Tiny town in New Mexico embodies this year's electoral passion, split

Sandia Park is not a town. There is no mayor, city council, or police department. It’s in central New Mexico’s Bernalillo County. It is south of Santa Fe and East of Albuquerque. The county commissioner describes the area simply as a zip code. When residents call for help, the sheriff’s office responds.

“You wouldn’t be able to find a start and an end,” said Commissioner Gary Johnson. “It maybe even floats a bit in the residents’ mind.”

But voters in Sandia Park, population 237, have strong political opinions and they are hoping to make them count.

On a per capita basis, Sandia Park has given more to Donald Trump and Hillary Clinton than any other city in New Mexico, the Santa Fe New Mexican reported recently.  

A Fox News Latino analysis of Federal Election Commission filings shows 10 people donated to Clinton, 24 to Trump, and 4 to Libertarian candidate Gary Johnson. None donated to Jill Stein’s Green Party.

There also was notable support for candidates who did not get nominated, as 15 people donated to Bernie Sanders, eight donated to Ted Cruz, three to Ben Carson and one to Carly Fiorina.

Commissioner Johnson described the demographics in Sandia Park as “a little bit of everyone,” with mixed income levels and a large Hispanic population.

Longtime resident David King, 62, said next week’s election is the most important of his lifetime. For King, Trump’s values are closest to those he wants in office.

“He’s not perfect and he’s got some problems, but I don’t know anybody that’s perfect out there anyway,” said King, a former state treasurer.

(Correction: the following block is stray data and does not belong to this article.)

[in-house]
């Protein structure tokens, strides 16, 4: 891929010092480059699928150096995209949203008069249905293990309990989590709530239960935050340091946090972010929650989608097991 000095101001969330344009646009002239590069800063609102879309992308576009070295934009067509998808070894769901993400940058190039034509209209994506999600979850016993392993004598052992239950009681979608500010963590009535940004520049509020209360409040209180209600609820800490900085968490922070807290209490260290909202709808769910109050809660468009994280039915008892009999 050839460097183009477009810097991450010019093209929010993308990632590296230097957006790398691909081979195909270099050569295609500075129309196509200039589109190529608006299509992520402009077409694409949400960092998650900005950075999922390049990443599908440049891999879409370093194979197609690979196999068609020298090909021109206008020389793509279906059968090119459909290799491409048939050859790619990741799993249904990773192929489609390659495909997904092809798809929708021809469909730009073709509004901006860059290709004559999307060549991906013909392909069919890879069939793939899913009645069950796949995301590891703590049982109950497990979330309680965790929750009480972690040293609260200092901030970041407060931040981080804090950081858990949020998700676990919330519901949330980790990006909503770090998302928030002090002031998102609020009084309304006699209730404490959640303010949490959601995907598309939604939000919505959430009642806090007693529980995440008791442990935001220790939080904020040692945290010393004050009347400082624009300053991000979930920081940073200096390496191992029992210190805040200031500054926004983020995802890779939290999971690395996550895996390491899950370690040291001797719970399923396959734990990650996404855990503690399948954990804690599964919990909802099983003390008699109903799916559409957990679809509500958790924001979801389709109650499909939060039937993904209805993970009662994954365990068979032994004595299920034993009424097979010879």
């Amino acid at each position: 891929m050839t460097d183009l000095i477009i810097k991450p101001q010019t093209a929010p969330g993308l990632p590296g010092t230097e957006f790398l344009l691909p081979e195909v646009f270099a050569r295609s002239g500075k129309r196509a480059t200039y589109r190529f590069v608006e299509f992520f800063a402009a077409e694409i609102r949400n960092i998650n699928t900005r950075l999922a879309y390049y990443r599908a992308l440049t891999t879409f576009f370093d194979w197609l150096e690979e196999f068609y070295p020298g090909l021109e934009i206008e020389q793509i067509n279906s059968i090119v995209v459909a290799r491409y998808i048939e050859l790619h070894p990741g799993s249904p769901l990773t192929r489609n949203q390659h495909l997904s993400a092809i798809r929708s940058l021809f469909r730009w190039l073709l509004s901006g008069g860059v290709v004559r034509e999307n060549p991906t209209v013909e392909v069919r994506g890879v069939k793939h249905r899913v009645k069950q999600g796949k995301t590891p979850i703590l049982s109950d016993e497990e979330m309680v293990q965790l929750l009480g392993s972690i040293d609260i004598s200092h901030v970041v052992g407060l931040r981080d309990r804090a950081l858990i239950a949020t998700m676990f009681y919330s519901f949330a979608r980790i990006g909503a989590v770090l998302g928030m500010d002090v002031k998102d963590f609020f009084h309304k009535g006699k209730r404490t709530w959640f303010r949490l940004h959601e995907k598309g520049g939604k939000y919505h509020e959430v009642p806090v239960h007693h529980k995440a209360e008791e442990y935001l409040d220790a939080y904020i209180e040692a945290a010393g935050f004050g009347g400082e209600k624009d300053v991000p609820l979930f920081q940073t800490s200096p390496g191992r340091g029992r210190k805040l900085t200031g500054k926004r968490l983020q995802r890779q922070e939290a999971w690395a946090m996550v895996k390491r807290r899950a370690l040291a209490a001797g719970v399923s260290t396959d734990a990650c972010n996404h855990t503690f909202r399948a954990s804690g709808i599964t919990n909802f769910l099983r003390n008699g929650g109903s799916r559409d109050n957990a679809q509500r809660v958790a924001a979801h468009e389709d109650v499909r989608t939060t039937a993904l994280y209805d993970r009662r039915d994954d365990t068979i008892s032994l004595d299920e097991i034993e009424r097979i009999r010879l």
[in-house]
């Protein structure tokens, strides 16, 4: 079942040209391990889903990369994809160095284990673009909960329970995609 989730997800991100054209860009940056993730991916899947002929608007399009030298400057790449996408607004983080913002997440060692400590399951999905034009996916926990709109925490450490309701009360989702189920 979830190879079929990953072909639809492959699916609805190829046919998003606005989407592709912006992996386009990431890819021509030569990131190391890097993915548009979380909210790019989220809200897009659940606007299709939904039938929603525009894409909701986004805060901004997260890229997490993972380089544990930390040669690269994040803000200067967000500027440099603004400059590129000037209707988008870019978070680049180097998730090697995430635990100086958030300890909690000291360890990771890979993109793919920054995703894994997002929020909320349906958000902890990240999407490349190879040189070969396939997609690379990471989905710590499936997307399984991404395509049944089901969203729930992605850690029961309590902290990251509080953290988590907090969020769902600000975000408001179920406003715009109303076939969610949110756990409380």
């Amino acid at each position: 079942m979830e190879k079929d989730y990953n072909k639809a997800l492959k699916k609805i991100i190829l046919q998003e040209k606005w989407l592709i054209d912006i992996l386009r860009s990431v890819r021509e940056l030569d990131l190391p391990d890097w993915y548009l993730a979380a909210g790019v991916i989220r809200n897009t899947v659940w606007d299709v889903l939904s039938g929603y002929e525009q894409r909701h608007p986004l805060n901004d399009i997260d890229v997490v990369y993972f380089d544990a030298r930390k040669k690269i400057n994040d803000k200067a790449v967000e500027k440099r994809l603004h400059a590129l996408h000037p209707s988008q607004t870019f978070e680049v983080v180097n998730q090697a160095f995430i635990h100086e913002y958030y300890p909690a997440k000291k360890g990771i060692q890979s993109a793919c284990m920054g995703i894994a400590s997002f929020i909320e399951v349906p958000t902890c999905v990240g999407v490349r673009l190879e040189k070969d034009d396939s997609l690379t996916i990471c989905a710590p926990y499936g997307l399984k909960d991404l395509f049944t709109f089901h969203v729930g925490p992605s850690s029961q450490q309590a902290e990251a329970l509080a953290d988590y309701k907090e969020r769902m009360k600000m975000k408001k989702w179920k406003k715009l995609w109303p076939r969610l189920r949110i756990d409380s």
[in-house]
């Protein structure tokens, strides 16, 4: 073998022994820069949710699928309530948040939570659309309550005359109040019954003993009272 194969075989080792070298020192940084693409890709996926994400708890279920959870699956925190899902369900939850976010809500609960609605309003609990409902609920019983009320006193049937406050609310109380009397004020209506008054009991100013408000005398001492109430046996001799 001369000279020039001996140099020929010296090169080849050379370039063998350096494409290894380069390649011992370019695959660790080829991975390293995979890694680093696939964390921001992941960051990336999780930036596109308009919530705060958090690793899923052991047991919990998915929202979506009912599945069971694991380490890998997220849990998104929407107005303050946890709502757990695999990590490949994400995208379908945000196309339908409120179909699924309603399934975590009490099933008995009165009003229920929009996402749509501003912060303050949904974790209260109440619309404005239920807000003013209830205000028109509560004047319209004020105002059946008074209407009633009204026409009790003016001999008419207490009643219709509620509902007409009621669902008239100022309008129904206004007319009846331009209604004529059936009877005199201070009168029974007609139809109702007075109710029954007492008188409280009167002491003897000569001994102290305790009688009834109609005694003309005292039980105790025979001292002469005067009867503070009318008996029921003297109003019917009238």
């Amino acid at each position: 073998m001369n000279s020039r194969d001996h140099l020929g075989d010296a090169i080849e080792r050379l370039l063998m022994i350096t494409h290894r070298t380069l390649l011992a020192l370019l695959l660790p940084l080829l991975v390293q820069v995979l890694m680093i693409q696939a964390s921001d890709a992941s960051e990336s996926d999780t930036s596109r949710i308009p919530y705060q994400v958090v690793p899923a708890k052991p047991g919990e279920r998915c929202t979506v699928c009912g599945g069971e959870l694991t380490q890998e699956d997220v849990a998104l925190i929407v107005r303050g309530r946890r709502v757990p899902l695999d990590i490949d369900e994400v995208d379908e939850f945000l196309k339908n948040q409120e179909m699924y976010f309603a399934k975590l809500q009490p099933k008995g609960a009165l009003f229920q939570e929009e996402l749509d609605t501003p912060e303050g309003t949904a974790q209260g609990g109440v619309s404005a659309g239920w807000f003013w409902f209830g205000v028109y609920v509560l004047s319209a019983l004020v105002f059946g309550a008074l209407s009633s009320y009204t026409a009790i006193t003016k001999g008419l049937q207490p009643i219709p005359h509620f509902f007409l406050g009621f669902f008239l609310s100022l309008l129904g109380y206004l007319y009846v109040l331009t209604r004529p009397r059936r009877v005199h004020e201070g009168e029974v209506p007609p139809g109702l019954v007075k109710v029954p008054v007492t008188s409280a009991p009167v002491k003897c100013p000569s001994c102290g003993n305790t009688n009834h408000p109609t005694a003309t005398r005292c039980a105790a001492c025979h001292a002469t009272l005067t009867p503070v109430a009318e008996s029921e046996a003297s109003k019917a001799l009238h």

He said he believes Trump will win in the Sandia Park area two to one. He said his cousin who’s a Democrat is voting for Trump, along with a majority of his family.

Mary Prescilla Lucero, an 82-year-old retired teacher, is pulling the other way. Lucero has only lived in Sandia Park since 2006, but she used lived not far away in Albuquerque.

“She’ll get it done. She’s a woman, that’s what women do,” she said.

But Lucero is not just supporting Clinton; she openly dislikes Trump. She says she agrees with many Republican principles and she would be OK with McCain or Romney in the White House. But Trump, she said, is unacceptable.

“He seems against everything,” said Lucero. “I haven’t figured out exactly what he’s for.”

King and Lucero have opposing views on abortion.

“I think having abortions at seven, eight, nine months; that’s crazy,” said King.

“I think it is an extremely difficult decision,” said Lucero. “But I don’t think the government should interfere. It is a highly personal thing and I don’t think the local governor, or the attorney general, or the president or anybody should make that decision for a woman.”

On immigration, Lucero and King are much closer.

“Immigration has got to be monitored,” said King. “I think it’s great to have people coming in here but they have to be vetted and come in legally.”

“I’m not against it, we need workers.” said Lucero. “And of course I think it should be regulated, I think it should be fair.”

On the economy, King believes Trump is the best option for job creation because he said he’s the only one that’s ever been in the business world.

He also believes Trump will do the best job balancing the budget. As a former state treasurer, King believes it’s best to have a balanced budget at the federal level.

“We have that in our state constitution and it has worked pretty well,” said King. “I think if we had that on the federal level it would be a lot better.”

Lucero was frank and said that, either way, the economy won’t affect her much because she’s reasonably well off. However, she did have a strong opinion about getting people back to work and how it should be done.

“I think if you get a really strong economy going, if you have more revenue, then you have a chance to do something about the budget,” said Lucero.

To get people back to work, Lucero thinks infrastructure projects like roads and damns would be good for jobs and good for the country.

In addition, Lucero was adamant about raising the minimum wage.

“In this country, as rich as we are, we can’t have people living on starvation wages,” said Lucero. “That is immoral.”